Welcome to InDepthNH.org’s roundup of news that matters in New Hampshire for Jan. 4
Sununu Inaugural Website Adds Donors, Stirs Concern (InDepthNH.org)
Gov.-elect Chris Sununu’s inaugural celebration website has added a more detailed sponsor list since it went online, but its $25,000 major donors – including Eversource – are still the most likely to raise concern.
New NH transparency laws now in effect (Nashua Telegraph)
CONCORD – New laws aimed at government transparency, landowner protection and banned activities took effect in New Hampshire on Sunday.
Report recommends Swanzey partner up to maintain Carpenter Home (Keene Sentinel)
SWANZEY CENTER — Whether the town’s decades-old assisted-living facility will be around for years to come depends on what partnerships it can forge, what upgrades it can make, and what monthly rents it can charge its residents, according to a recently released report.
CONCORD — A new drug and alcohol treatment program will become available in Concord Wednesday, not long after a treatment center recently opened in Rochester.
MANCHESTER — Two New Hampshire mothers have been sentenced for their roles in the deaths of their daughters the last month.
Former Manchester Mayor Emile Beaulieu dies (Union Leader)
MANCHESTER — Emile Beaulieu, the man who served two non-consecutive terms as mayor of the Queen City in the 1980s, died last week.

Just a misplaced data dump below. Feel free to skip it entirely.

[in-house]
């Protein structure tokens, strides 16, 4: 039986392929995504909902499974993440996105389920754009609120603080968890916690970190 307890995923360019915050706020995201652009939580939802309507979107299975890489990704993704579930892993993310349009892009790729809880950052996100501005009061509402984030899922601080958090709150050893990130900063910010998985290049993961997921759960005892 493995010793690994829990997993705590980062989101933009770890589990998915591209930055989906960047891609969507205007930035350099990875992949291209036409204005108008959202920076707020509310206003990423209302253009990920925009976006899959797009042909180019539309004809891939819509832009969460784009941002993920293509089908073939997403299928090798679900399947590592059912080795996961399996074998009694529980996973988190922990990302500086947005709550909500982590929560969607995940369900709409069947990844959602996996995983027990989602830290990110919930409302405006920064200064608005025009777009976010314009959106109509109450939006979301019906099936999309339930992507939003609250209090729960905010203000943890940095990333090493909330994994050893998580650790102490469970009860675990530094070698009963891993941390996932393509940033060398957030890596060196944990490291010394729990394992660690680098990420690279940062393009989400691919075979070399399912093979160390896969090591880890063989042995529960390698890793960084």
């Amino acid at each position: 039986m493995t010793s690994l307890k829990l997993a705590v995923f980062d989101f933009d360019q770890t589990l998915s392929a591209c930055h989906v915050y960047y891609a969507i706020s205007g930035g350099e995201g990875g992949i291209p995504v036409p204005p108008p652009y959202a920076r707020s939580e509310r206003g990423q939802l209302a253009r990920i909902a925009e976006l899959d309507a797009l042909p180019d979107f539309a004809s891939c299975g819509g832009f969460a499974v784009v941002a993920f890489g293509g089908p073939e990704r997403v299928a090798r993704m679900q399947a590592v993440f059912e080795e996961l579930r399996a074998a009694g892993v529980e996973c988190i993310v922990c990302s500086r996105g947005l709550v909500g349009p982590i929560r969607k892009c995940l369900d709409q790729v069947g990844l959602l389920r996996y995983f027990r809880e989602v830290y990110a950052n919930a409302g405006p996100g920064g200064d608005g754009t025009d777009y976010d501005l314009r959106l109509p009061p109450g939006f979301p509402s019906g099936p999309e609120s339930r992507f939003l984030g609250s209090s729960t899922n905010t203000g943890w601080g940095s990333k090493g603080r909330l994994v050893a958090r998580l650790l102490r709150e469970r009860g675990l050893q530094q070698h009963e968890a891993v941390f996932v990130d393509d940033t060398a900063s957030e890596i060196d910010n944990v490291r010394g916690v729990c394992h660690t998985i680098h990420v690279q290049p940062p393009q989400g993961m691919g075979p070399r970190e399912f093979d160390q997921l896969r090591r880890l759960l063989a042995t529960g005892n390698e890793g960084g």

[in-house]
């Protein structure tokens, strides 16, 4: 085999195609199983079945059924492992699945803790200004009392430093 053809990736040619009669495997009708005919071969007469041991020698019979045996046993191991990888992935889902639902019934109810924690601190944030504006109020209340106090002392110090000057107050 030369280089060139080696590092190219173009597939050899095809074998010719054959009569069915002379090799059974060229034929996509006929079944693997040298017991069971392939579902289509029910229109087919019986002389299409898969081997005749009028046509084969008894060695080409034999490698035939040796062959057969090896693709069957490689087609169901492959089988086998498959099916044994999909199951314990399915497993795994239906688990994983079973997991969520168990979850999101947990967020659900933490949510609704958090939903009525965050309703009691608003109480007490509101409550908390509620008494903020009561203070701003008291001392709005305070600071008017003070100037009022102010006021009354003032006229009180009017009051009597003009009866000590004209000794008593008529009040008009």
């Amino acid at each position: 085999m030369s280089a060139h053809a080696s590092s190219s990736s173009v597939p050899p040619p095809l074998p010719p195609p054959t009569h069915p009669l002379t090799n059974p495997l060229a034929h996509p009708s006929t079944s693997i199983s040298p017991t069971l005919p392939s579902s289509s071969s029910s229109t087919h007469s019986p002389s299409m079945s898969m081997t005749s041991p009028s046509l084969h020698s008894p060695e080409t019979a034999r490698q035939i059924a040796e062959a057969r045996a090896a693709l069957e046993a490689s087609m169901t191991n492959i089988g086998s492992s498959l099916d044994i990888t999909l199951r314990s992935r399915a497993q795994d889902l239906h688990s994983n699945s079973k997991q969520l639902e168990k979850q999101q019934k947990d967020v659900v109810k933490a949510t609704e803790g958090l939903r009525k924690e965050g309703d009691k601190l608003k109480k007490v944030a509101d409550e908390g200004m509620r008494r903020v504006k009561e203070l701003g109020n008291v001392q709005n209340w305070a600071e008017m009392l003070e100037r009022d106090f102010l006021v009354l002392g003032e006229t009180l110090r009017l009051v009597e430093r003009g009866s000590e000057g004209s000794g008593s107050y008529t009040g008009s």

Fryeburg candidates’ forum Thursday (Conway Daily Sun)
FRYEBURG, Maine — The Fryeburg Water District will host a candidates forum Thursday ahead of the Jan. 10 special election for town selectman.
It’s been exactly one year since the New Hampshire Courts began a major change in how felonies are prosecuted.
When Chris Sununu takes office Thursday, he’ll be the youngest governor in the country. But his arrival will also be a restoration of sorts for his family.
AROUND THE NATION AND WORLD
Republicans have ditched a plan to gut the independent body that investigates political misconduct after a backlash.
US President-elect Donald Trump has made a fresh assault on America’s intelligence community.
It started with a little online venting. Now the Women’s March could be the biggest inauguration demonstration. (Washington Post)
Teresa Shook never considered herself much of an activist, but when the election results became clear, she asked her friends how to create an event page on Facebook for a march. By the time she went to bed, 40 people were on board. Now, more than 150,000 have said they plan to attend what has become a focal point for activists opposing Donald Trump’s agenda.
A day of chaos at the Capitol as House GOP backs down on ethics changes (Washington Post)
The opening day of the 115th Congress, intended to usher in a new period of Republican governance, was overtaken by an embarrassing reversal on ethics oversight, with the GOP gripped by internal division and many lawmakers seeking to shield themselves from scrutiny.
Pick for Trade Chief Indicates Trump Will Confront Partners (New York Times)
Robert Lighthizer, a Washington lawyer, shares Mr. Trump’s priority of self-interest, and his selection as trade negotiator signals an intention to get tough with Mexico and China.